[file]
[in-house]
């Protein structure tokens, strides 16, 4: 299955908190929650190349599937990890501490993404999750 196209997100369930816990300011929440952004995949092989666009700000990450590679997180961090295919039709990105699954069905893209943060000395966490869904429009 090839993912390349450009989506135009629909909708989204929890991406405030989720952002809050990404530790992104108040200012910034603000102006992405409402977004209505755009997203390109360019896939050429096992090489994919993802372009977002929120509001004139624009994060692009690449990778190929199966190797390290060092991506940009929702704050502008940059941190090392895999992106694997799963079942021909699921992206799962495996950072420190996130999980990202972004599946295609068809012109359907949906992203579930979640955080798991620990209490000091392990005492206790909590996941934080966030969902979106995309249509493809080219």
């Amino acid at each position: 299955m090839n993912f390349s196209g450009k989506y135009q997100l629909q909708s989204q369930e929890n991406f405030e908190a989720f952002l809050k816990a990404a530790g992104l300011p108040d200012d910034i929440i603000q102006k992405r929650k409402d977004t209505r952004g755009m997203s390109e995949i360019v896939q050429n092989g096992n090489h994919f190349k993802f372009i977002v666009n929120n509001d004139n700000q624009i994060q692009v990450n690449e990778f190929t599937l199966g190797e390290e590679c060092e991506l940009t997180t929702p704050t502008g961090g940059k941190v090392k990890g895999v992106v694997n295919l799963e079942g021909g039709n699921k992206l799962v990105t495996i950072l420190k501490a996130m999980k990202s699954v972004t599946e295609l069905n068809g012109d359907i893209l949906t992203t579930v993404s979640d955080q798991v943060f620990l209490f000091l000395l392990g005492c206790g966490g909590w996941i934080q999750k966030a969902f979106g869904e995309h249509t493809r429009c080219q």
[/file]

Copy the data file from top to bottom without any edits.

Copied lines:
[in-house]
């Protein structure tokens, strides 16, 4: 299955908190929650190349599937990890501490993404999750 196209997100369930816990300011929440952004995949092989666009700000990450590679997180961090295919039709990105699954069905893209943060000395966490869904429009 090839993912390349450009989506135009629909909708989204929890991406405030989720952002809050990404530790992104108040200012910034603000102006992405409402977004209505755009997203390109360019896939050429096992090489994919993802372009977002929120509001004139624009994060692009690449990778190929199966190797390290060092991506940009929702704050502008940059941190090392895999992106694997799963079942021909699921992206799962495996950072420190996130999980990202972004599946295609068809012109359907949906992203579930979640955080798991620990209490000091392990005492206790909590996941934080966030969902979106995309249509493809080219």
């Amino acid at each position: 299955m090839n993912f390349s196209g450009k989506y135009q997100l629909q909708s989204q369930e929890n991406f405030e908190a989720f952002l809050k816990a990404a530790g992104l300011p108040d200012d910034i929440i603000q102006k992405r929650k409402d977004t209505r952004g755009m997203s390109e995949i360019v896939q050429n092989g096992n090489h994919f190349k993802f372009i977002v666009n929120n509001d004139n700000q624009i994060q692009v990450n690449e990778f190929t599937l199966g190797e390290e590679c060092e991506l940009t997180t929702p704050t502008g961090g940059k941190v090392k990890g895999v992106v694997n295919l799963e079942g021909g039709n699921k992206l799962v990105t495996i950072l420190k501490a996130m999980k990202s699954v972004t599946e295609l069905n068809g012109d359907i893209l949906t992203t579930v993404s979640d955080q798991v943060f620990l209490f000091l000395l392990g005492c206790g966490g909590w996941i934080q999750k966030a969902f979106g869904e995309h249509t493809r429009c080219q």